Posted by: GuyPardon
Booz Allen Hamilton, business, collaborative environment, E20, Enterprise 2.0, European Union, Human resources, Intranet, open enterprise, PeopleSoft, Social Enterprise
Booz Allen Hamilton won the Open Enterprise Award for 2009 at the Enterprise 2.0 Conference in Boston today for their innovative internal collaborative environment. The Open Enterprise research project, led by Stowe Boyd and Oliver Marks, conferred the award to a company that was “truly transforming their organization at its core through deep, enterprise-wide adoption.” Walton Smith, a senior associate at the Virginia-based consulting firm, presented “hello.bah.com” to the crowd.
Smith described how Hello was built around people, focusing on connecting associates to each other and activity streams to profiles. According to Smith, more than 40% of the firm has added content to the system, rapidly forming connections with one another. Booz Allen Hamilton used agile development to create their Enterprise 2.0 platform, a methodology that now allows the team to roll out a new function every two weeks. Smith said that “functionality is driven by the users.” One upcoming feature, for instance, will allow users to rank and rate the quality of content entered into the system.
One initial roadblock that Smith noted was human resources, which viewed itself as the “official source” of data. In fact, the new intranet actually allowed employees to clean up bad data entered by HR into PeopleSoft on the back end.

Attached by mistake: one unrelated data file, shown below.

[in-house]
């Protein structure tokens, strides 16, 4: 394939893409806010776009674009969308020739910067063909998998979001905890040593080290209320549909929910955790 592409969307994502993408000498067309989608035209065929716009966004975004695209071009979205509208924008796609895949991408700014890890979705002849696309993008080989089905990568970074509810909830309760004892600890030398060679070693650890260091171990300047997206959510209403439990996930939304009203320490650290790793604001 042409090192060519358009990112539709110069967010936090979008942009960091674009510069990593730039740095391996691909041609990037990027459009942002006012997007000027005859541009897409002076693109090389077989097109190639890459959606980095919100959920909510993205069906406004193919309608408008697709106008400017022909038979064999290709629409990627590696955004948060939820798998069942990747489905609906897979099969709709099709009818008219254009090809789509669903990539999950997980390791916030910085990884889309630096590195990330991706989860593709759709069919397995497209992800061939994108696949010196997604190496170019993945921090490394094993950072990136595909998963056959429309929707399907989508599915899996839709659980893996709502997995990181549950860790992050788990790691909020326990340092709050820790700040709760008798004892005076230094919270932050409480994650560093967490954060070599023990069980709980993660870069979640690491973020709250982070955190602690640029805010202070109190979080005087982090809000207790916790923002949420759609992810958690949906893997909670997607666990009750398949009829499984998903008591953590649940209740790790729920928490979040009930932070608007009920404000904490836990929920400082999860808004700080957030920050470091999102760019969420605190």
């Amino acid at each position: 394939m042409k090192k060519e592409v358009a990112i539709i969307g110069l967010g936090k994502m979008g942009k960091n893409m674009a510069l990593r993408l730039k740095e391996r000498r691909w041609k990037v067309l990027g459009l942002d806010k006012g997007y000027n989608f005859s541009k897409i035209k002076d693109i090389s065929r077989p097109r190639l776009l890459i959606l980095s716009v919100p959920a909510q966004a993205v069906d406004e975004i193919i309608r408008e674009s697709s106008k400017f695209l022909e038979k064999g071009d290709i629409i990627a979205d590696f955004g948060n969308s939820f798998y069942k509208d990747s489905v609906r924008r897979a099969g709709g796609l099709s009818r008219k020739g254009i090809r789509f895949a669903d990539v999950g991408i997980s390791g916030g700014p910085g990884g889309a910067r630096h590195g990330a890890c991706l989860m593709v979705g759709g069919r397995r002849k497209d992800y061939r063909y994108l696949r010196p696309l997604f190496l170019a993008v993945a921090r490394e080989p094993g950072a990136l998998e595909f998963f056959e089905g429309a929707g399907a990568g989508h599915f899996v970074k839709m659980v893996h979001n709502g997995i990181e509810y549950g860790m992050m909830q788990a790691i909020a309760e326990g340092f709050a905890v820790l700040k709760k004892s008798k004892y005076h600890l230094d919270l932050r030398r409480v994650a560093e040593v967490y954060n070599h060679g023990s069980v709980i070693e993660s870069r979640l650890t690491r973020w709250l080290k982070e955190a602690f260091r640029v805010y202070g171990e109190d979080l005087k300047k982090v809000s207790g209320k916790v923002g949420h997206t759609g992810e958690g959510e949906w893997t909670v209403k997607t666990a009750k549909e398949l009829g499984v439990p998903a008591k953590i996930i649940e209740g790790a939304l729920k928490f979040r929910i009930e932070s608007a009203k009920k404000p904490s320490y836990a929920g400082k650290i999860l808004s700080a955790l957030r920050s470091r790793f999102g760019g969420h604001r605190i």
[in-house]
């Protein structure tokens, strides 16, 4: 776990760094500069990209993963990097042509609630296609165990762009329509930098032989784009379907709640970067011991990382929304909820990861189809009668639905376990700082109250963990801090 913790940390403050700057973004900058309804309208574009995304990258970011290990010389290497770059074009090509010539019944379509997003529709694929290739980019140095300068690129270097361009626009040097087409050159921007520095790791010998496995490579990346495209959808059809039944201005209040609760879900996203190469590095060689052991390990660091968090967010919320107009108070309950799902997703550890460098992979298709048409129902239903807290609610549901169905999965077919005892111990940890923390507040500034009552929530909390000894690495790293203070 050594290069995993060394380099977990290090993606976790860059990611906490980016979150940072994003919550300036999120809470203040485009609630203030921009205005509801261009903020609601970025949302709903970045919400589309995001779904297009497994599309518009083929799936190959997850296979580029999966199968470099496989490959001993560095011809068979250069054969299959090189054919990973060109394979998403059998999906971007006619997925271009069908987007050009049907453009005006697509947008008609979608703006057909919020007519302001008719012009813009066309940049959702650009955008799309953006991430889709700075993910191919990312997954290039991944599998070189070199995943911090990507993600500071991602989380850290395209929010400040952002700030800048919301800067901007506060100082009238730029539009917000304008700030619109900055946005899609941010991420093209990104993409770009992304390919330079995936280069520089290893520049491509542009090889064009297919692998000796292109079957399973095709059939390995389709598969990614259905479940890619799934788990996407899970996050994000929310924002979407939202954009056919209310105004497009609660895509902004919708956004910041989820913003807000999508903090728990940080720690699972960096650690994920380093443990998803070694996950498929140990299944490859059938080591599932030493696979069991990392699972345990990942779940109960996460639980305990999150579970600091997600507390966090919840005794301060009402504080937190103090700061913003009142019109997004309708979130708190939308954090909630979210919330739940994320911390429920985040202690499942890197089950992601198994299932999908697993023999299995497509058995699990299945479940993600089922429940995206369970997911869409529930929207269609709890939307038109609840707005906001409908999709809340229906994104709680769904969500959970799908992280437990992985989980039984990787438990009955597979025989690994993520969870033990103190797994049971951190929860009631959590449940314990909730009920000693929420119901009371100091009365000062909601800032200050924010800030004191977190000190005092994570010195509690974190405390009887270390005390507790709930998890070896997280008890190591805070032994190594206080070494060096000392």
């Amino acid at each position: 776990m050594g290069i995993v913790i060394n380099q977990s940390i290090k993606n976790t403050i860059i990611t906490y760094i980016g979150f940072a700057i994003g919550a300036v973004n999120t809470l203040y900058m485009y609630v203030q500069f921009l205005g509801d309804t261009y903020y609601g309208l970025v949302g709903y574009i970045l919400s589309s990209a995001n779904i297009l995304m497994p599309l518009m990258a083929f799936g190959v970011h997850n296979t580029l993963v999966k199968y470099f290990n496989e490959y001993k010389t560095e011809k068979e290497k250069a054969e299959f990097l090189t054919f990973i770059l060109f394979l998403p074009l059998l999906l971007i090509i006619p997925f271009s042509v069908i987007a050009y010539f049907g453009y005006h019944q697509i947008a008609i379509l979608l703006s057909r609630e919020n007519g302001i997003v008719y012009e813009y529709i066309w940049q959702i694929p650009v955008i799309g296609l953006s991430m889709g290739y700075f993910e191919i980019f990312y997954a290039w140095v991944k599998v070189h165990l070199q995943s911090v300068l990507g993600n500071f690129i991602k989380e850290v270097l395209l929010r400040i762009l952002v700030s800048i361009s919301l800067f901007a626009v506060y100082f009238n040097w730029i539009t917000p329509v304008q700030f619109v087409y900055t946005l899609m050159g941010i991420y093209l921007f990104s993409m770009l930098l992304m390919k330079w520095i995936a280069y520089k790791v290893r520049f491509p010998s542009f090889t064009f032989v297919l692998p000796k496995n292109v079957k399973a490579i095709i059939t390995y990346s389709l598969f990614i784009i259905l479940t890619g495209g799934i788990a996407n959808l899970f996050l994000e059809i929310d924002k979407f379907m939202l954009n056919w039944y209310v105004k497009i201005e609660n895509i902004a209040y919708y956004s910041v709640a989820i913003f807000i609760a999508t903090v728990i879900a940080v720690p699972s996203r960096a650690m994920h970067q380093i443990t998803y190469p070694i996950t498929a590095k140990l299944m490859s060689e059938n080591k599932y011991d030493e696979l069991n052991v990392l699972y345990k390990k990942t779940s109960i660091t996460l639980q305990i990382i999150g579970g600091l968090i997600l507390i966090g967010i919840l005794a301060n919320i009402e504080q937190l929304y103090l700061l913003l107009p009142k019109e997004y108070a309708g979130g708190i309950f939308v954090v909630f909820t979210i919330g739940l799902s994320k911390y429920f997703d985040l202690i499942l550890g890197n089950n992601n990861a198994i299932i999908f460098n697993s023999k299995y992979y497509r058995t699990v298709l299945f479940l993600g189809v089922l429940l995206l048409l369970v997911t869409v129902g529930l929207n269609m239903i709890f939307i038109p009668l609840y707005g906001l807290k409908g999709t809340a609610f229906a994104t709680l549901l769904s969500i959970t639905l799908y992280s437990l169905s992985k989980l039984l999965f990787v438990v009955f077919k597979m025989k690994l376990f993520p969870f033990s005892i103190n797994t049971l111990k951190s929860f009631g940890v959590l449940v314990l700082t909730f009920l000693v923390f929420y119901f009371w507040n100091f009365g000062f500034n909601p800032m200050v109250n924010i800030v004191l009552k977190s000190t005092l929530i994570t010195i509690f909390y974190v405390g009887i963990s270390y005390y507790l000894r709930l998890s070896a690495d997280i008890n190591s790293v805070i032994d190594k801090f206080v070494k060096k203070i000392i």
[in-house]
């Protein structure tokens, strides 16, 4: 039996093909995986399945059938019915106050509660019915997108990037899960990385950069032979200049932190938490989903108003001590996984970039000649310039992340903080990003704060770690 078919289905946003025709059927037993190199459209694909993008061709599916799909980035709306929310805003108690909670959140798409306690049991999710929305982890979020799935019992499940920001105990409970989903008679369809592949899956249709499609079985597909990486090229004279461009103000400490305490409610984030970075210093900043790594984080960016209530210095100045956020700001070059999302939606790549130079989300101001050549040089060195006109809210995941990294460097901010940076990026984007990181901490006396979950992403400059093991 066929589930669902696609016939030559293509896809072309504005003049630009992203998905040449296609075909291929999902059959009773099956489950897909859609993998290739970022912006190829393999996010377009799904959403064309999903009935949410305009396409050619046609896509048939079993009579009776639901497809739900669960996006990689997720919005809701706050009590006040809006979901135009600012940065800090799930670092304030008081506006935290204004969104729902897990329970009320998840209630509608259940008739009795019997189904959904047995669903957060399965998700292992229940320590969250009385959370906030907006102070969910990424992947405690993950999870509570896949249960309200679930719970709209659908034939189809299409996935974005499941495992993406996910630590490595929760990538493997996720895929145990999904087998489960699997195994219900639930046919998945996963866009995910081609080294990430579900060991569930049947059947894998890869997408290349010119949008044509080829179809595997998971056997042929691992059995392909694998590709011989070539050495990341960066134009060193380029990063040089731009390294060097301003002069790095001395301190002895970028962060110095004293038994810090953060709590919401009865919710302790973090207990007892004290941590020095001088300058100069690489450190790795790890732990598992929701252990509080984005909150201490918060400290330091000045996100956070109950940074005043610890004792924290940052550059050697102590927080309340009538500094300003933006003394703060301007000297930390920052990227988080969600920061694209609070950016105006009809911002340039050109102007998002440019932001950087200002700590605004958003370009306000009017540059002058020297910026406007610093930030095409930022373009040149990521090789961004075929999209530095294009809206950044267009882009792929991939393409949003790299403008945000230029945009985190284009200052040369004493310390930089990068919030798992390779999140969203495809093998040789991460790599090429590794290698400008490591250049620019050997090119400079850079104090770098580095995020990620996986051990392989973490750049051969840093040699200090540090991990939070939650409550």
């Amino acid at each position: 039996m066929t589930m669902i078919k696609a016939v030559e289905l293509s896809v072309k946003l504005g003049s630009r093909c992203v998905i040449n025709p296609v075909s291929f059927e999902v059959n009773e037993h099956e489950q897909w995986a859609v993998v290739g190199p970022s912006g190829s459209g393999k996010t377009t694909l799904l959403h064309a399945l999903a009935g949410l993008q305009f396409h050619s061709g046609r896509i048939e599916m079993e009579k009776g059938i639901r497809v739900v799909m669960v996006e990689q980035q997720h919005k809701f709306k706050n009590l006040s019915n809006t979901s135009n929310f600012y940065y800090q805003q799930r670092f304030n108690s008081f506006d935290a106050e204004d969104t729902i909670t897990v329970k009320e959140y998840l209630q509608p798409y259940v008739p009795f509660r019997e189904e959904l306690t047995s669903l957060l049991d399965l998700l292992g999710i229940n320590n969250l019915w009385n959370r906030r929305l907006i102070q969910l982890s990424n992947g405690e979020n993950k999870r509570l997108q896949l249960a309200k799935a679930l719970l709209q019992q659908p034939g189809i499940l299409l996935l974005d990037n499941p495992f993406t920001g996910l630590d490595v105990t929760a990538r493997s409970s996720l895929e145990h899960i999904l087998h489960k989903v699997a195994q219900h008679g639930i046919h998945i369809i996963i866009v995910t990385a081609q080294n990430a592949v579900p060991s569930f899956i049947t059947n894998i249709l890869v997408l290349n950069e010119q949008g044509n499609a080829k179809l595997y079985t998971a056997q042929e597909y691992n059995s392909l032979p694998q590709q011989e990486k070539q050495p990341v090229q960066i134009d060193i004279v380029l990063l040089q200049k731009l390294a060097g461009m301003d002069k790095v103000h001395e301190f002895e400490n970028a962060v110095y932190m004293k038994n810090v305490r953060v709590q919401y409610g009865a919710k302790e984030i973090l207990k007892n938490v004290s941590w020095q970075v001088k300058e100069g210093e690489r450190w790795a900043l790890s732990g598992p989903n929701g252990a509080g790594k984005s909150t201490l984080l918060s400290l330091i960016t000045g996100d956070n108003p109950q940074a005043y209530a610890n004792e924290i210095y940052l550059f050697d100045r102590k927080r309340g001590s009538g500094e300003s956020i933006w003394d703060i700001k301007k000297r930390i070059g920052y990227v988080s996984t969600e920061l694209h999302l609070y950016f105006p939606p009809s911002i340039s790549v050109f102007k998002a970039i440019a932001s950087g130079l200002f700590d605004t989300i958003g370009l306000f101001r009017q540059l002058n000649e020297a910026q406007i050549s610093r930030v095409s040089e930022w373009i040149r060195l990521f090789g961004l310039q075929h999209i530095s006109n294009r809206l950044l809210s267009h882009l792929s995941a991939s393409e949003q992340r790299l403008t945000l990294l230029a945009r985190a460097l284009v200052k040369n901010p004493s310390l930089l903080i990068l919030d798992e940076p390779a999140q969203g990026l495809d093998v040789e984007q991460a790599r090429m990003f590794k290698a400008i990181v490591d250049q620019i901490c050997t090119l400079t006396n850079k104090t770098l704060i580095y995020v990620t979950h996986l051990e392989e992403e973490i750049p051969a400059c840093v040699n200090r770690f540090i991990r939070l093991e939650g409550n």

When asked about security and compliance concerns – critical to a consulting firm that deals with government data or works with corporations with sensitive intellectual property – Smith noted several aspects of the system that are designed to prevent data leaks. First, only Booz Allen employees are allowed on Hello – not contractors. Second, data that comes under regulatory compliance actually resides in SharePoint, which Booz Allen uses for document-based collaboration for restricted content. Users can link to content from blogs, Confluence wikis or other pages but are confronted with an access control layer. Within the restricted environment, familiar compliance tools used in knowledge management are employed, like access management, monitoring and logging.
Smith is aware of the possibilities for a data breach, noting that “our weakest link is our people – we spend a lot of time making sure they know which tools to use.” He’s also cognizant of potential regional compliance issues, such as European Union laws that require that employees must opt-in to share information like pictures or work history with others.
The creators of Hello also had thought through employee departures. Smith allowed that departures weren’t “so much of an issue, given the economy,” but that there is a process in place. When someone moves on, a banner is added to the top of his or her profile page indicating the departure. That person won’t show up on the dropdown menu, which only includes actives employees for searchers, but the profile page itself, including connections and intellectual property created for Booz Allen, remains.